Friends in northern Ireland and Great Britain, I can think of five immediate responses to the Supreme Court judgement today - these are not complete, nor perfect, but honestly offered, and they may apply anywhere such questions are raised:
1: Gratitude to those involved in the case, who will likely be feeling some grief today. They worked hard and are paying a cost for upholding this vision of equality. They deserve our gratitude, respect, and a rest. I’m talking about Mr Lee, the Equality Commission, and others. Please note that I am not commenting on the ruling itself - I think this far more complex than a simple yes/no judgement can encompass. The folks who took the case did so for the sake of the common good, and deserve our thanks.
2: If you run a business, consider making a public statement supporting LGBTQ+ equality, and affirming that you would be glad to have us do business with you. Sometimes the market can behave in ways that work with the evolution of an interdependent, humanized society. So if you’re a business owner, show me that you deserve my business, and that you won’t affirm ideas associated with harming me. Anything less than full support for LGBTQ+ equality isn’t sufficient.
3: Give your time and money to businesses that support full LGBTQ+ equality, and don’t do business with anyone who wouldn’t do business with me or my LGBTQ+ family on terms that respect us. Nonviolent buycotts/boycotts have a noble history, especially when they are rooted in calling the entire community to evolve beyond sectarianism or marginalizing people based on gender, race, sexual orientation or identity, etc. I’m calling for an imaginative buycott, voting with feet and money to support commercial entities who publicly support LGBTQ+ equality, and a boycott of any other commercial entity which does not support LGBTQ+ equality. What this means in practice: when you need to buy a cake (or anything else), get it from someone who affirms equality, and send a gracious email to the one you’re boycotting, telling them why, and saying that you will be happy to purchase from them in the future when they change their policy.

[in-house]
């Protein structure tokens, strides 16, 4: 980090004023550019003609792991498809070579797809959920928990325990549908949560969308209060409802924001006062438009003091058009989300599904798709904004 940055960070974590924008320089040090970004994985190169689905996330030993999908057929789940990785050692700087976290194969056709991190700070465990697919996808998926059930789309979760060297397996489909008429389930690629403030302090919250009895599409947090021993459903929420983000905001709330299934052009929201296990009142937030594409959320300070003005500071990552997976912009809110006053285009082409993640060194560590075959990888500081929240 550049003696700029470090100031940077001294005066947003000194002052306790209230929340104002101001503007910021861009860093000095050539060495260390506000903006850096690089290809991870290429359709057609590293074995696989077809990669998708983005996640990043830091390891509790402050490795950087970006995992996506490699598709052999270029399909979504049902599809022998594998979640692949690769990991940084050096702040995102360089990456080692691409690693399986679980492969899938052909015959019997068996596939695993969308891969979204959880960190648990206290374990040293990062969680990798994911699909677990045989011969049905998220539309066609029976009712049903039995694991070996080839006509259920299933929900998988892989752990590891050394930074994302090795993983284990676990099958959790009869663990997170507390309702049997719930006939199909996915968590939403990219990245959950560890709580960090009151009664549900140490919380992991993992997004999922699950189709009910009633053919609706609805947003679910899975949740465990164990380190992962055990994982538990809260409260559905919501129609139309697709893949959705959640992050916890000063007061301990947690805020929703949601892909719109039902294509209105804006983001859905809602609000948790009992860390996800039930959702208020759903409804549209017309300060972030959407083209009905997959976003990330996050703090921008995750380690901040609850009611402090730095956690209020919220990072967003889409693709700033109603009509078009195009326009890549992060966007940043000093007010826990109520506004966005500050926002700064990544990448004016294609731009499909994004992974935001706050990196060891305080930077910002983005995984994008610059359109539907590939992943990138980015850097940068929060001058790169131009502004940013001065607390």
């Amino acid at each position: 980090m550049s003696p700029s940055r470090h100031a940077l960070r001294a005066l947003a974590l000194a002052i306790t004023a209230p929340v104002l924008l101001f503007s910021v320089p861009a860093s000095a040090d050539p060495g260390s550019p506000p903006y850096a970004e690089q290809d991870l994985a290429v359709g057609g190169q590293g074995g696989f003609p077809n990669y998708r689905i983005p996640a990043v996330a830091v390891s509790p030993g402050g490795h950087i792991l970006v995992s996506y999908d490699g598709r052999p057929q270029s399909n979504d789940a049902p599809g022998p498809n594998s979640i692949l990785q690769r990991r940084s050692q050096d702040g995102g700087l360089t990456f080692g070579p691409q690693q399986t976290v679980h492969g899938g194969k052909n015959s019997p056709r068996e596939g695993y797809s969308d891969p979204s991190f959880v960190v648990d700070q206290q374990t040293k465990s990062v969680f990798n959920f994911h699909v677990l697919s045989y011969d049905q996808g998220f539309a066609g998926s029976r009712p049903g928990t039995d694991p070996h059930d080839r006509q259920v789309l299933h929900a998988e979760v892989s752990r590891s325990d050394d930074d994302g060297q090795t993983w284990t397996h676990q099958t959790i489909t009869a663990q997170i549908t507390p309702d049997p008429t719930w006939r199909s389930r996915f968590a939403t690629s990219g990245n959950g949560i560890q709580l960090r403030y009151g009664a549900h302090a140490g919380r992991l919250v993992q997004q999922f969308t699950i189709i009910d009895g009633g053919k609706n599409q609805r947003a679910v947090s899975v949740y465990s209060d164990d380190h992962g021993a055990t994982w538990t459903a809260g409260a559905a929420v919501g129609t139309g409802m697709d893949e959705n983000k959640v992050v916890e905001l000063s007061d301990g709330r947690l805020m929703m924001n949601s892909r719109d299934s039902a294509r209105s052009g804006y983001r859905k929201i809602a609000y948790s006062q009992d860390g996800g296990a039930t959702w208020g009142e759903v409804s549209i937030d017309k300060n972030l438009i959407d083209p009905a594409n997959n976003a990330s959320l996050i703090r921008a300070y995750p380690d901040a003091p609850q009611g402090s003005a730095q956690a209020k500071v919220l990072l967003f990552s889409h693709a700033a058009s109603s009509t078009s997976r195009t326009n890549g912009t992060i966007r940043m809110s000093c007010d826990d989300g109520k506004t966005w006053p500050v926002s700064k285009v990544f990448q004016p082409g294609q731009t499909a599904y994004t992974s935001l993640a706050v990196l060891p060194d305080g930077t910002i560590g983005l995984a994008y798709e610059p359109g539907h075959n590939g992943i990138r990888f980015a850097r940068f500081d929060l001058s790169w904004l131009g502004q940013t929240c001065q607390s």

4: At the same time, I want to not speak ill of the people who don’t support LGBTQ+ equality. They have been indoctrinated by a religious system that does not look outside itself for answers. Many of us were raised in such spaces, or at least on their fringes. Those of us who left were initiated out of them by people we happened to meet, books we happened to read, festivals we happened to attend. Religious systems that devalue historically marginalized groups - women, people of colour, LGBTQ+ people, and more - also harm their adherents, by closing them off to the kaleidoscopic wonder of life. These folks deserve compassion as well as challenge. I ask the same for myself - I'm still a Christian, and the line here does not run between Christians and non-Christians, but between people who support LGBTQ+ equality and those who don't.
5: But the deepest respect, and the most space, should be given to our LGBTQ+ family today. Our struggle is not defeated, our lives are examples of the beauty of what humans can be, the tide of history is with us. And the us includes even those who oppose equality, because a society that honors the dignity of historically marginalized people is good for everyone.
So today, if you’re not LGBTQ+, consider reaching out with curiosity, respect and support. Some of us are feeling burdened by a weight that we didn't create, and doesn’t belong to us. If you're not LGBTQ+, it's more your responsibility to share it. I invite you to share this post below, and with it, comment about what you are willing to do to step further into solidarity with us, building a fairer world for everyone. - Gareth Higgins